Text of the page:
How does an electric motor work?

A close-up of an electric induction motor showing electromagnetic coil

By understanding how an electric motor works you can learn a lot about magnetism and its relationship with electricity, and what better way to learn how a motor works than by building your own basic motor. But first, a little about the fundamentals of electricity and magnetism.

The basic operation of a motor, the rotational movement, relies on the most basic laws of magnetism; that like poles repel and opposite poles attract. This creates the force required to run the motor. Of course, there is more to it than that as any working electrical motor requires an arrangement of permanent magnets and electromagnets.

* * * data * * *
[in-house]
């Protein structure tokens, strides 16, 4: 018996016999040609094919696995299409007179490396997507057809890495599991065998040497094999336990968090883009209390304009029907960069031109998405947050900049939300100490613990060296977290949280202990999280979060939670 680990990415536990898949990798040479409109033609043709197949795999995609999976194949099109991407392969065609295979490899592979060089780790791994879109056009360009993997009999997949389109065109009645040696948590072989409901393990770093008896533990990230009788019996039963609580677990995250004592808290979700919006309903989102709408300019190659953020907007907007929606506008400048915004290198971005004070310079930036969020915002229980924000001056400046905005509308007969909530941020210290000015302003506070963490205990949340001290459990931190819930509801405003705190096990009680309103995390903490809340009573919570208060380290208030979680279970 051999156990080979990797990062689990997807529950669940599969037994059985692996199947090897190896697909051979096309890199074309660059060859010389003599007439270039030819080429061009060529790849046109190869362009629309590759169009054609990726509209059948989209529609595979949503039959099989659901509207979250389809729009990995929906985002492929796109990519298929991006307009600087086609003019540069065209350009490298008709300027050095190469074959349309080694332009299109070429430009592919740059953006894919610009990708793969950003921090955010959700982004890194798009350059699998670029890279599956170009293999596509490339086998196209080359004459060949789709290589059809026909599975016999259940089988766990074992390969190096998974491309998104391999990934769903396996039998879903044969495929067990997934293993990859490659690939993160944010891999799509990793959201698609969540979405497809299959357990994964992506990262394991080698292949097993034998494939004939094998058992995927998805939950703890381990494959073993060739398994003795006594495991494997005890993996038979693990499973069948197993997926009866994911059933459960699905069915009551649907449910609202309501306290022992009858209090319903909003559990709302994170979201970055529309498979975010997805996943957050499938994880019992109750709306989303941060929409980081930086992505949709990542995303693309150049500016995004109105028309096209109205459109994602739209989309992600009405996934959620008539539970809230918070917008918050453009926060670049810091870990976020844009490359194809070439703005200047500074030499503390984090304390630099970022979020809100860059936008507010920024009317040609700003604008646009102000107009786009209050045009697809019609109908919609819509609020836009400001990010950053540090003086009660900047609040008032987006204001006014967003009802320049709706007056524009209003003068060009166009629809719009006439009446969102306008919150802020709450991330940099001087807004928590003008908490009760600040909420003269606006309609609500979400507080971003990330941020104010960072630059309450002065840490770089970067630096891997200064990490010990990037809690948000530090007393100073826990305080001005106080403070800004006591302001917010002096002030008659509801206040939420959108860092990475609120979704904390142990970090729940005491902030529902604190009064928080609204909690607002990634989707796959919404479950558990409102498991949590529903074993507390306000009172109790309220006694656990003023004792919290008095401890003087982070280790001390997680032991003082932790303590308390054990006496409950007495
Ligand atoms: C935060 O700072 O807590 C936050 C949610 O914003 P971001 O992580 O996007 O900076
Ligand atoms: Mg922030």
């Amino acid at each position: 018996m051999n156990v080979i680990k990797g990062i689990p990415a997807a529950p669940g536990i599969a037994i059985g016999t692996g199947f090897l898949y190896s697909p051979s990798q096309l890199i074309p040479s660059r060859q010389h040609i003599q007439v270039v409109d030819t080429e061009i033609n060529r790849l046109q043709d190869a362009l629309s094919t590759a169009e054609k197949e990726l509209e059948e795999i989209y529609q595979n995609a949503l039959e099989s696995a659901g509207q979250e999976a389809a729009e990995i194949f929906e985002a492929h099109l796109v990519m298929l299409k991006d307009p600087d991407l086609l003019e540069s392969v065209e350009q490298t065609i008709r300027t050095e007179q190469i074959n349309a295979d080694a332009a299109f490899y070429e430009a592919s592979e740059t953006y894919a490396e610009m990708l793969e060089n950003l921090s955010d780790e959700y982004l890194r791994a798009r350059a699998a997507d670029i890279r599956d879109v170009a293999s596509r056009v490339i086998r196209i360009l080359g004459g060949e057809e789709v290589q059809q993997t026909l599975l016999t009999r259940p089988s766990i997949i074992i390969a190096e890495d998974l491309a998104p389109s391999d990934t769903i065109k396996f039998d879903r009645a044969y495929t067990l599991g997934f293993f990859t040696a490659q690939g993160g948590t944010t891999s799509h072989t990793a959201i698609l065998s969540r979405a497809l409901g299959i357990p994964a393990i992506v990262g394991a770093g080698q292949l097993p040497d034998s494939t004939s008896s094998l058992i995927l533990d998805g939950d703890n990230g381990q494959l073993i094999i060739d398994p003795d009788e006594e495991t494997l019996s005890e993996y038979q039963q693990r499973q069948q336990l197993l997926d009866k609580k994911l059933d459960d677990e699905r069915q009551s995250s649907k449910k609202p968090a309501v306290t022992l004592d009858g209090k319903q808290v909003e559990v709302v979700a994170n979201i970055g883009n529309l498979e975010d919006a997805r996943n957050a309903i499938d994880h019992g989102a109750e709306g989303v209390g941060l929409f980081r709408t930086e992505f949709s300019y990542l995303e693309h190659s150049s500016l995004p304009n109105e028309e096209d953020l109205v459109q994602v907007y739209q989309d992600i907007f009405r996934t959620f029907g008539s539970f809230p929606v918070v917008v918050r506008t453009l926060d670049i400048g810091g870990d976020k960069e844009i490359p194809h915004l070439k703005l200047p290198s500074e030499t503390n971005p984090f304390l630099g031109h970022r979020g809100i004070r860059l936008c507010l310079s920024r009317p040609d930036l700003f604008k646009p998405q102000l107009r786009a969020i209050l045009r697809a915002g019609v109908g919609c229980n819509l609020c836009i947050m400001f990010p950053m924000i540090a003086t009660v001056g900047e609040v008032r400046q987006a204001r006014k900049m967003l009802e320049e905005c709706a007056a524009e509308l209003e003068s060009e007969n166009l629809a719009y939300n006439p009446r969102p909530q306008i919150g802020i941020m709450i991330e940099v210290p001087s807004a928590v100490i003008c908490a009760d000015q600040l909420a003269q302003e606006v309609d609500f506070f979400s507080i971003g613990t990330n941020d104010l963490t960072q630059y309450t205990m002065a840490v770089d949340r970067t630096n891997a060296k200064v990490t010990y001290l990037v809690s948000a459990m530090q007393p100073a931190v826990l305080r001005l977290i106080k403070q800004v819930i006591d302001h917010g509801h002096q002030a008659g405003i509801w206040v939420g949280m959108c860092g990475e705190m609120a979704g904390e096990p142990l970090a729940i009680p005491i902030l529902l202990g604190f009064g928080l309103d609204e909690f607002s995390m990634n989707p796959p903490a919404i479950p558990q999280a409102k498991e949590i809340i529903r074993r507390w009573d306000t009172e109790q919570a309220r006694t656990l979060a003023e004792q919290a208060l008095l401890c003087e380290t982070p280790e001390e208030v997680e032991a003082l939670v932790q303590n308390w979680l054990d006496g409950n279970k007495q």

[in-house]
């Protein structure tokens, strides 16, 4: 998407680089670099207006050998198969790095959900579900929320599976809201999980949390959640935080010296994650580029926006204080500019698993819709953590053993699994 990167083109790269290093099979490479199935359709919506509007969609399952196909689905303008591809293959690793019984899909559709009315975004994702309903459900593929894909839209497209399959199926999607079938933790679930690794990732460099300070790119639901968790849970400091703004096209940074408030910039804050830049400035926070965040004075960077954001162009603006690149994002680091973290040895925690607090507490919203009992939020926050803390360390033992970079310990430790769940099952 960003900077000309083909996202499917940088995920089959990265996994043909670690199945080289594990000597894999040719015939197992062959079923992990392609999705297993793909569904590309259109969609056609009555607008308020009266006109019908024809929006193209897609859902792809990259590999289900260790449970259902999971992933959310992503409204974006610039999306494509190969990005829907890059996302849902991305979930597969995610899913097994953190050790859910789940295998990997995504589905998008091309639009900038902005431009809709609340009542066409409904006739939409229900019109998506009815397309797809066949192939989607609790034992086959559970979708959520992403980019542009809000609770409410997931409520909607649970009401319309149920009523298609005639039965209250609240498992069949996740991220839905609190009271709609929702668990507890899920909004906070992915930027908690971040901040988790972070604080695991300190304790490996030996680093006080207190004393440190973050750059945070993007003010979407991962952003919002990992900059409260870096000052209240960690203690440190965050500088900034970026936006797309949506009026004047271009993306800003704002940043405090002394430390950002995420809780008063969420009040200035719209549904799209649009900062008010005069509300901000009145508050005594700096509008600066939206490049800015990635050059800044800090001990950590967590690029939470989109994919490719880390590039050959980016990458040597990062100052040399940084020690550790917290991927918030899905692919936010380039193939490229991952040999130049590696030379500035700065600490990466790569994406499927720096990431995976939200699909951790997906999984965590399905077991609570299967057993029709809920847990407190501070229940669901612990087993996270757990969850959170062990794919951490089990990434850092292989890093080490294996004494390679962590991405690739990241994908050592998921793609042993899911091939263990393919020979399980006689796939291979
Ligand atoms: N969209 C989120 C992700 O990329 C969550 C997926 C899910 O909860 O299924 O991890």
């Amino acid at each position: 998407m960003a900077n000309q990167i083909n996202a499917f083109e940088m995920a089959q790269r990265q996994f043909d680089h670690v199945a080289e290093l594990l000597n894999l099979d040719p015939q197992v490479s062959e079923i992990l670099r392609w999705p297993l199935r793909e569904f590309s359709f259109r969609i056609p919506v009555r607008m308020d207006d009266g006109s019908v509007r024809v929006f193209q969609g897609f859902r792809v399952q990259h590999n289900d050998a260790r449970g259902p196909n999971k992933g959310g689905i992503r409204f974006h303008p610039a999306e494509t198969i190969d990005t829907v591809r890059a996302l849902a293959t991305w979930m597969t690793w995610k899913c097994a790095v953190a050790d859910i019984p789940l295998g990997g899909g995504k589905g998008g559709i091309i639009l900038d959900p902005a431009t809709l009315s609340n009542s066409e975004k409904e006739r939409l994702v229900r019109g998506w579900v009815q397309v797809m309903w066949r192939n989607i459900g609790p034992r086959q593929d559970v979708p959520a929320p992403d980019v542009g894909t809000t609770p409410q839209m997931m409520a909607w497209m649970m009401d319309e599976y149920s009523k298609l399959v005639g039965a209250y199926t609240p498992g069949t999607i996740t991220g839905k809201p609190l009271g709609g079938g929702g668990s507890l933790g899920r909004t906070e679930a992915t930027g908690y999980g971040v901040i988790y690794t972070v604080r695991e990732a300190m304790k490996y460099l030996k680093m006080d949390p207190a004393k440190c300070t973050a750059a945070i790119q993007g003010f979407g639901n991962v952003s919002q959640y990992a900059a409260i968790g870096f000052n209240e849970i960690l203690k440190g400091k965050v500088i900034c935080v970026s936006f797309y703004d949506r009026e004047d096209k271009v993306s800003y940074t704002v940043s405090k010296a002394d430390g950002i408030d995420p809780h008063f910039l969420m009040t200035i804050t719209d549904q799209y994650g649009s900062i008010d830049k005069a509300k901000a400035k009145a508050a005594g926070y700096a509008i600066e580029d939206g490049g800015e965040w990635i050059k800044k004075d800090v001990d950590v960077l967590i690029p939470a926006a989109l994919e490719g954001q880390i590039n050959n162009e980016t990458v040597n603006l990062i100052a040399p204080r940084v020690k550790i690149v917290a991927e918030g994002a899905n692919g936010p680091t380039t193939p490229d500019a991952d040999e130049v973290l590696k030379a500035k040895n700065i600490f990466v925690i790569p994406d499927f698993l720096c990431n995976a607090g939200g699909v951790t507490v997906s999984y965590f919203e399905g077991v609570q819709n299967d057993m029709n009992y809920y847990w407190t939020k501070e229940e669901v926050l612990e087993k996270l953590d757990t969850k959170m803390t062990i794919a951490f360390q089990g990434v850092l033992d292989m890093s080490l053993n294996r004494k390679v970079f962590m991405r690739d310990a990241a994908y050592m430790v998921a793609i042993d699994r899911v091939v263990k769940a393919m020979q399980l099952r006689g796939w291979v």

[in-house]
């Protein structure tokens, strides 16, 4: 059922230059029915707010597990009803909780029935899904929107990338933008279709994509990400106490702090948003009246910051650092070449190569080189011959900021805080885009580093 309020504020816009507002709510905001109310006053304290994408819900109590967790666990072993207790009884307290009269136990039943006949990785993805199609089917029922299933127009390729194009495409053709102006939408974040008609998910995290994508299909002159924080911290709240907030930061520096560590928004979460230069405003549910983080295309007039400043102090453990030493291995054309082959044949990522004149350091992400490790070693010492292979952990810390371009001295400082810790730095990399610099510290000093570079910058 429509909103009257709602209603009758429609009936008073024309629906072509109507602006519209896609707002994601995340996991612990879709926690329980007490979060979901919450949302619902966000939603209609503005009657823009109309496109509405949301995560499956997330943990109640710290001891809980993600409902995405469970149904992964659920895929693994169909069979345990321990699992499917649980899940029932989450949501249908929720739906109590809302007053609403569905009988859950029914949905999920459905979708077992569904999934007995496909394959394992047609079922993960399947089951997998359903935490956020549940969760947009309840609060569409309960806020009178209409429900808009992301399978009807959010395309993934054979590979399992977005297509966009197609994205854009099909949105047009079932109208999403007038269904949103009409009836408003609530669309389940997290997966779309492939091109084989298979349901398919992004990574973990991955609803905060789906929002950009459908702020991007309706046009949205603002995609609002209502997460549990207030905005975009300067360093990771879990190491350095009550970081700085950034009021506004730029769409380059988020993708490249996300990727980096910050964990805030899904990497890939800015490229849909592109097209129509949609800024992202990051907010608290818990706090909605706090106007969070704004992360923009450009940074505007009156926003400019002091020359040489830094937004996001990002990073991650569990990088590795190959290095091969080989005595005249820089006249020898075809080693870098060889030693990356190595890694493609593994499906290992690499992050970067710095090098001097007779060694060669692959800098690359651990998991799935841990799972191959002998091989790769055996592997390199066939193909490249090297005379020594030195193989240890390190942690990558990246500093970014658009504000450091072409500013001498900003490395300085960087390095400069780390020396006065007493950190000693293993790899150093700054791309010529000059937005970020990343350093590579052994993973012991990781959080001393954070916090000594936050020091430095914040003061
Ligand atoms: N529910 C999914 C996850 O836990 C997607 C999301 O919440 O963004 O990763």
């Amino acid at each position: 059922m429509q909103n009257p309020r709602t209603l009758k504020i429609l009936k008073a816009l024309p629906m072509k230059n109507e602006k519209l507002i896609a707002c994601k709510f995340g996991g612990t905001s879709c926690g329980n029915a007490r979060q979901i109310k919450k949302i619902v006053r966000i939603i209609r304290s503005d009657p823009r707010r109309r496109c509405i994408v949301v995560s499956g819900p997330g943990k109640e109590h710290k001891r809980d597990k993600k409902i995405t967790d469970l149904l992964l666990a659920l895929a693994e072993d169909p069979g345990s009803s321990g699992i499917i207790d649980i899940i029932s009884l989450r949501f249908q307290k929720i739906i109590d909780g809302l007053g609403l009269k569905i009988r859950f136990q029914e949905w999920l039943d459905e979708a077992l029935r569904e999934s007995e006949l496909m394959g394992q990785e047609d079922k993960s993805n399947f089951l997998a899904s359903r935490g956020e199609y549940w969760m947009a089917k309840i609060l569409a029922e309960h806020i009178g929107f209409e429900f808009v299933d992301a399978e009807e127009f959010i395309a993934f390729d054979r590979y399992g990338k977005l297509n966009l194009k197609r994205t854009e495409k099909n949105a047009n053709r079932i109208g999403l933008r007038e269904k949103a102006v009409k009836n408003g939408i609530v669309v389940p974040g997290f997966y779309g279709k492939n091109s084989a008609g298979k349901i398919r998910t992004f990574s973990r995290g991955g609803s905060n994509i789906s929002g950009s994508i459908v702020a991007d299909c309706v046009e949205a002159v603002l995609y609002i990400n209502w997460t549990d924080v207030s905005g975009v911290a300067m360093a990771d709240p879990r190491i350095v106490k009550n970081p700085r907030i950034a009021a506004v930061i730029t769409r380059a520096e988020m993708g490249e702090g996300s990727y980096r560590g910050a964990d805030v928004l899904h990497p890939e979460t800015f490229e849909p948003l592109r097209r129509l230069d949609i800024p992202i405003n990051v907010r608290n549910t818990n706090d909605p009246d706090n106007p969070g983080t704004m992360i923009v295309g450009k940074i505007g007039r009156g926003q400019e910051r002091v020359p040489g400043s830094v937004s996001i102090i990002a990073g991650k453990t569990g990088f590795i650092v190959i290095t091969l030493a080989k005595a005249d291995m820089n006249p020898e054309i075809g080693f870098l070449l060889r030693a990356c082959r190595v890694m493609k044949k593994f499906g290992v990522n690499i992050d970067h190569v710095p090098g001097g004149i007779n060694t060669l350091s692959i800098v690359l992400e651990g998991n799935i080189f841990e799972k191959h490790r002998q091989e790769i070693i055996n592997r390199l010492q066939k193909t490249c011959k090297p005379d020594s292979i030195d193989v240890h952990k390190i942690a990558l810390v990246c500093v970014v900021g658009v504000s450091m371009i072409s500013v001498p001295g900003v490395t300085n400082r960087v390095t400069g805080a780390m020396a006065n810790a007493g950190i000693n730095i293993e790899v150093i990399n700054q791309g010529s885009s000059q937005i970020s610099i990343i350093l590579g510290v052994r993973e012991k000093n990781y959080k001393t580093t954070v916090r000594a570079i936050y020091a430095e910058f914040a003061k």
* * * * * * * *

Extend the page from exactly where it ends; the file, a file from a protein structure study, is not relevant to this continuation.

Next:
All electric motors are made of several consistent parts, including a stator, a rotor, an output shaft, casing and for DC motors (which we will look at in more depth) commutators and brushes. These parts, with a careful arrangement of permanent magnets and electromagnetic coils create a working motor.

In its most basic form, a motor converts an electrical current (either AC or DC) into rotational movement. The current is applied to an electromagnetic coil that creates a temporary magnetic field with a particular direction of magnetism creating a north and south pole at each end of the electromagnet, which can be reversed by reversing the direction of the current in the coil. This magnetic field interacts with the magnetic field produced by a series of permanent magnets aligned with alternating polarities. The interacting fields then either attract or repel each other to create rotational movement on the output shaft. As mentioned above, there are two types of motor that use alternating current and direct current to provide movement, to understand how each works, we’ll look at both in turn.